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-   -   9 year old daughter working on forehands. Help please (http://tt.tennis-warehouse.com/showthread.php?t=454963)

high and deep 02-16-2013 10:39 AM

9 year old daughter working on forehands. Help please
 
I have been working with my daughters game for a year now and she has show some very good improvement. We are turning our attention to the forehand to try and get some more power by working on rotation and full follow through over left shoulder, etc. Balance is a bit of an issue as well as getting weight forward it seems. I have tried some right footed forehands (one leg) a few sessions and this helps a bit. What would be your approach to making this a more solid powerful stroke?

thanks for any feedback.

high and deep 02-16-2013 11:01 AM

Here is the link:

http://www.youtube.com/watch?v=-cIZ8...ature=youtu.be

v-verb 02-16-2013 11:56 AM

Nice racquet spins when she was waiting!

Seriously though, is she using too much arm and not enough hip rotation and stepping into the shot?

We need someone with a better eye than I have to jump in here.

That aside she hits really well for 9!!

Chas Tennis 02-16-2013 12:16 PM

TW thread for an 8 year old.
http://tt.tennis-warehouse.com/showthread.php?t=445313

See the book reference by Elliott that I posted in #17.

Always good to learn about the shoulder and position to use for serving to minimize impingement risk. Reply #21 with link to another TW thread.

Overdrive 02-16-2013 12:25 PM

Quote:

Originally Posted by high and deep (Post 7218248)
I have been working with my daughters game for a year now and she has show some very good improvement. We are turning our attention to the forehand to try and get some more power by working on rotation and full follow through over left shoulder, etc. Balance is a bit of an issue as well as getting weight forward it seems. I have tried some right footed forehands (one leg) a few sessions and this helps a bit. What would be your approach to making this a more solid powerful stroke?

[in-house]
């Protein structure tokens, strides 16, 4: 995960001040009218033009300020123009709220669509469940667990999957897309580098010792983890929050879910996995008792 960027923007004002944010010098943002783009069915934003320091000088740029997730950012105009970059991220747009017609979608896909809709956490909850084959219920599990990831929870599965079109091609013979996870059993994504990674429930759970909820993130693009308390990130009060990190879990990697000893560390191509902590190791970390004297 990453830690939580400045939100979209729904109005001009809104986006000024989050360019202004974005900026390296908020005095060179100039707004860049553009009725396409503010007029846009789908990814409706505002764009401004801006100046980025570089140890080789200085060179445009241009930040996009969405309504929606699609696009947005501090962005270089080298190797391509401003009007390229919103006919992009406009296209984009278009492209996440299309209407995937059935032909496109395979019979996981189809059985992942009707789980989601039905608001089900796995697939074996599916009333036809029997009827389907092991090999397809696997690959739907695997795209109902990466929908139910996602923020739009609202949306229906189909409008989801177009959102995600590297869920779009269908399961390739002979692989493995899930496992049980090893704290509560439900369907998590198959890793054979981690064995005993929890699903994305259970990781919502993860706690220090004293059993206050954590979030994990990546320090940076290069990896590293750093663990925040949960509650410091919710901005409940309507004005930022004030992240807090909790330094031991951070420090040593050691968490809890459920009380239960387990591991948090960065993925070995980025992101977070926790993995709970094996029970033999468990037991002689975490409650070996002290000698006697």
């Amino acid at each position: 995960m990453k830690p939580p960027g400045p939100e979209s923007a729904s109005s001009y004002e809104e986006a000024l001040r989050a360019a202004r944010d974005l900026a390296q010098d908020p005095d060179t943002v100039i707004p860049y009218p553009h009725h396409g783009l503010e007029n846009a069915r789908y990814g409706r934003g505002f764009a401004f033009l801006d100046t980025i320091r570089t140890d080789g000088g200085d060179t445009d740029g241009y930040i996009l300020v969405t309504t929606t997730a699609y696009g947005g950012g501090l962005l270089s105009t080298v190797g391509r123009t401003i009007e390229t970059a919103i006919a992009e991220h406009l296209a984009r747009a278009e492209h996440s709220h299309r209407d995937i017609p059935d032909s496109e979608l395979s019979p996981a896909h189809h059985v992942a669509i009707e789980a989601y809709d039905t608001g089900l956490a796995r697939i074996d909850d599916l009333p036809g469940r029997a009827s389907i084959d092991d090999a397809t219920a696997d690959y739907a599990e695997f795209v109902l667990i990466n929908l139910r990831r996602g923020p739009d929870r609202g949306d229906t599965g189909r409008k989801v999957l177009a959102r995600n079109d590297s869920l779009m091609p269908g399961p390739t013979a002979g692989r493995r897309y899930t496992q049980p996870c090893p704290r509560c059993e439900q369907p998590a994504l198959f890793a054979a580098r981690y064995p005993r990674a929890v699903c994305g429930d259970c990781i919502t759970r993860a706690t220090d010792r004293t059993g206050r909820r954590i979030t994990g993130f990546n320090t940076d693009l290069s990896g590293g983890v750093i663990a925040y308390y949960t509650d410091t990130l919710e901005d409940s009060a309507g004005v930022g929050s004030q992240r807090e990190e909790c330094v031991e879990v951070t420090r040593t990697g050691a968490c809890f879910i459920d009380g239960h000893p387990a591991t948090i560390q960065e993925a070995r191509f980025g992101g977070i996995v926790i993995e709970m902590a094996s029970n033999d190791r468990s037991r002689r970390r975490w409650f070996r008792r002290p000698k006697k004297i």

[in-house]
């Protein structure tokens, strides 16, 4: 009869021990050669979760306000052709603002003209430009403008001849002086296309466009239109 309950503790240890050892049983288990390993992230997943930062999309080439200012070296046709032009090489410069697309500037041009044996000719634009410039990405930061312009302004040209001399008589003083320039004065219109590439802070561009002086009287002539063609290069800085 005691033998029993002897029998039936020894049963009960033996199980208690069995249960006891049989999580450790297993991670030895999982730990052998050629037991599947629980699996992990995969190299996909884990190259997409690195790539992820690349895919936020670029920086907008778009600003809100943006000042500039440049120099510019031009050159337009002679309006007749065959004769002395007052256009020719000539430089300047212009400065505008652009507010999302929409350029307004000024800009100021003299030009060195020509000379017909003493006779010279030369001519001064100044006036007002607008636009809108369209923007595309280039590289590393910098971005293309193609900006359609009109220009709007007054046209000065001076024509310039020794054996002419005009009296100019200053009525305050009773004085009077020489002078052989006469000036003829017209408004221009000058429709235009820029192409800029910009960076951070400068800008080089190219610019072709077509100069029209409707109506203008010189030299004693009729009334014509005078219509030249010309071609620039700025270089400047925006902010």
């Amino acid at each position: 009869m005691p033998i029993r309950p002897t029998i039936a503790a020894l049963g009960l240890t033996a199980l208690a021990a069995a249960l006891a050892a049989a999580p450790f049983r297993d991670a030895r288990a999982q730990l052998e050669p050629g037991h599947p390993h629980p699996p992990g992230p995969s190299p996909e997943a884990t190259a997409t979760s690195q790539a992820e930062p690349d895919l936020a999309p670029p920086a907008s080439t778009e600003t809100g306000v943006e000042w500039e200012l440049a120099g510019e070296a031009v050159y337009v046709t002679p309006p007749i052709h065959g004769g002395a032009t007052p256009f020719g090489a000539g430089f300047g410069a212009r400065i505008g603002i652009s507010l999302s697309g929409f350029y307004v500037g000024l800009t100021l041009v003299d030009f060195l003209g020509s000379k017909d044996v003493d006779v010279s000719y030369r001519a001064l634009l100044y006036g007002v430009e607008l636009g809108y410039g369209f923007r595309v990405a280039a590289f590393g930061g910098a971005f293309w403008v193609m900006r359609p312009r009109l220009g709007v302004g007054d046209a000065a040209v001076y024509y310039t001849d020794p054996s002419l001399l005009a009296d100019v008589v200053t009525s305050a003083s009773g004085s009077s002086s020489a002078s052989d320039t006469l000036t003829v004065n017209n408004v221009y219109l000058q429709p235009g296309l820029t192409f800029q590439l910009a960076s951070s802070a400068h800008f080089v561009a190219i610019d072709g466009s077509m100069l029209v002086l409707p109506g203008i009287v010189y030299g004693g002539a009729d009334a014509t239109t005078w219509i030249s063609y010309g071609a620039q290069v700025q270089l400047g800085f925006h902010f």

thanks for any feedback.

Do you know any courts that have a backboard?

They actually do help mate. :)

Ash_Smith 02-16-2013 12:35 PM

Quote:

Originally Posted by high and deep (Post 7218248)
I have been working with my daughters game for a year now and she has show some very good improvement. We are turning our attention to the forehand to try and get some more power by working on rotation and full follow through over left shoulder, etc. Balance is a bit of an issue as well as getting weight forward it seems. I have tried some right footed forehands (one leg) a few sessions and this helps a bit. What would be your approach to making this a more solid powerful stroke?

thanks for any feedback.

You've obviously told her to stay on her toes! This I feel could be the issue with her balance, the fact she is pushing up onto her toes right the way through contact is causing her to fall back onto her heels (watch how many times her first move after the hit is to go back slightly - she is rarely able to remain neutral). So for me, that would be the first area to address. Secondly, she has a pause in her prep on transition to the ball, so I would look to eliminate that - she probably has been told to prepare early? At her age a pause will mean a lot of inertia to overcome, which requires strength she may not have developed yet. A continuous racquet path will help alleviate this problem.

Quick question - she is 9, why do you want more power?

Cheers

SystemicAnomaly 02-16-2013 01:48 PM

^ I'm ok with an early prep and a slight pause/hesitation. However if she is going to pause, it would be better at the top of the loop -- at the unit turn. Have her keep the left hand on the racket a bit longer with that unit turn and then extend it out to the side (toward the camera, in this case).